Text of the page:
Friday, April 11, 2014

Early Season Butterflies- West Virginia White

April is not too soon to be looking for butterflies.  In fact, a very special butterfly- the globally vulnerable West Virginia White needs your help.  Several organization are conducting studies in which you might want to participate.  I am attaching two letters and a couple of my photos of last years West Virginia Whites.  Yes, they look a bit like the Common White, but they have no black spots.  They also use native plants for a host plant, and studies show the invasive Garlic Mustard plant is VERY BAD for them.  Learn more in the video below.     This video will teach you more about the West Virginia White.

I hope you will be watching for the West Virginia Whites and report back to either Dave or Samantha. Their letters are attached below.   Thanks for helping us! Weedpicker Cheryl

Dear West Virginia White surveyors,

Thank you for all your help surveying for the Globally Vulnerable West Virginia White butterfly on or near Museum Natural Areas!

WVWs typically emerge mid-April as long as the weather stays warm (above 60*F with clear skies) and fly to mid-May, basically as long as there are dense stands of blooming wildflowers, especially host plant cut-leaved and two-leaved toothworts and later blooming wild geranium stands.  

Given the cool spring temps and very cold Lake Erie, the overall flowering abundance levels of spring wildflowers will likely be behind schedule, especially near and/or east of Lake Erie. Emergence of West Virginia White butterflies from their overwintering pupae should also be behind schedule.
Look for this Globally Vulnerable slow flying mainly "in-the-rich-woods-only" butterfly laying eggs on cut-leaved toothwort (Cardamine concatenata), or Two-leaved Toothwort (Cardamine diphylla), its' required host-plants, which occurs in moist rich woodland areas, often found on the slopes of gullies or other low areas with adequate moisture. 

If you do see a WVW, please document as much detail as you can.  
Visit for a survey form and instructions, and  for pics of the host plants, eggs, chrysalis, and the similar looking European Cabbage White butterfly.  The European Cabbage White, with VERY pale black (mostly in early spring ECWs) fore-wing tips and black sex spots (1 spot on male and 2 on spots on females) flies faster, more direct, and out in the open and it also starts to fly in April.  As uber volunteer Terri Martincic says, "One trick I found is they {WVW} don't fly like the Cabbage Whites.  If you have to "chase" it it's a Cabbage White, if it stays in one area slowly moving from one flower to another it's a West Virginia White".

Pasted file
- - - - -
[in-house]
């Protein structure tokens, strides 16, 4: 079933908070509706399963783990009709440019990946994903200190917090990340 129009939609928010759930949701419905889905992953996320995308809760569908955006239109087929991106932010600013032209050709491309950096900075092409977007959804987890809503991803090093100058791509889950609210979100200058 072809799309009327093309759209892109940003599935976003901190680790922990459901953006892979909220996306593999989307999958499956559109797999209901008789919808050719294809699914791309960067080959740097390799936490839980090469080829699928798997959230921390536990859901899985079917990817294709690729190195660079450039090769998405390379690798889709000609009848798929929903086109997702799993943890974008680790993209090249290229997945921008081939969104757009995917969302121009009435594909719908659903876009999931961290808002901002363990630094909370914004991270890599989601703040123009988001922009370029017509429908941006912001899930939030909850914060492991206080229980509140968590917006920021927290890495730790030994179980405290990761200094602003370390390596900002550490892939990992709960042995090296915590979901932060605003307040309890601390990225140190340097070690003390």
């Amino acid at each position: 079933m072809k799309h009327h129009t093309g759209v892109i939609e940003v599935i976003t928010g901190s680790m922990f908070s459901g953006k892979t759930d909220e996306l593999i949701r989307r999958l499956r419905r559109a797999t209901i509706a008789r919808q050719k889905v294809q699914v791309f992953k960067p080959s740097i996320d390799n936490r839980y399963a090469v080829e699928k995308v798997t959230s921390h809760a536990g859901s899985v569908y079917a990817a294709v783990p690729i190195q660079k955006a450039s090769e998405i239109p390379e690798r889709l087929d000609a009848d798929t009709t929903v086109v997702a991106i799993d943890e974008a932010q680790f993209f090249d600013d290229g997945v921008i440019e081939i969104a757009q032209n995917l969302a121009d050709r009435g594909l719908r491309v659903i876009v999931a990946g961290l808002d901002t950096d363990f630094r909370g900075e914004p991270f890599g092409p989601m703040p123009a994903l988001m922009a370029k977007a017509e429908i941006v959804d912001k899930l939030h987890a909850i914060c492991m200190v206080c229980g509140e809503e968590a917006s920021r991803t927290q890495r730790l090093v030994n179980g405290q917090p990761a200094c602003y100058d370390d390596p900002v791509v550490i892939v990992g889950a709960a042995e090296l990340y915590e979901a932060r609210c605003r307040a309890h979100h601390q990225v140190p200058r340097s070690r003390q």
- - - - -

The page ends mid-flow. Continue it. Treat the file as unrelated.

Please respond to this email if you are able to resurvey last year's Museum Natural Area or if you are interested in surveying a new or additional area and we will mail you an Access Permit to the those preserves.

Please email or mail your observations of high count #'s, egg-laying, etc and any garlic mustard sightings to us, and feel free to call with questions to the # below.

Also check out the website for WVW first emergence date(s) research. 

Hope you have lots of good finds.

David J. Kriska
Biodiversity Coordinator
Natural Areas Division
Center for Conservation & Biodiversity
Cleveland Museum of Natural History
1 Wade Oval, University Circle
Cleveland, OH 44106

West Virginia White

Hi all - 

I'm writing to share with you a video that I wrote and produced about the West Virginia White and my research. The video is in the context of a crowdfunding campaign. I'm using this to raise money for my final year of research. If I raise enough, I'll be able to travel to many remote field sites and enhance our understanding of the West Virginia White and its relationship to garlic mustard.  Even if you can't donate, please consider sharing the video and page with friends and family. I do offer small "rewards" for donations-- framed pictures, photo coasters, special Skype QA sessions, and the like.

URL     This video will teach you more about the West Virginia White.

The great thing about this campaign is that it is "keep what you earn" which means that I don't have to reach a goal for your money to help me with covering costs of fuel, camping, and lab supplies. We've currently got enough raised to cover four nights of camping, but none of the other costs associated with research (fuel, lab supplies, field supplies, undergraduate help).   

Again, if you can't donate, please share with friends and family and check out the video anyway, because you can see some of the pictures and videos I've taken during the last 4 years of working on this majestic rare butterfly.


Sam(antha) Davis
Environmental Sciences Ph.D. Candidate
Wright State University, Dayton, OH

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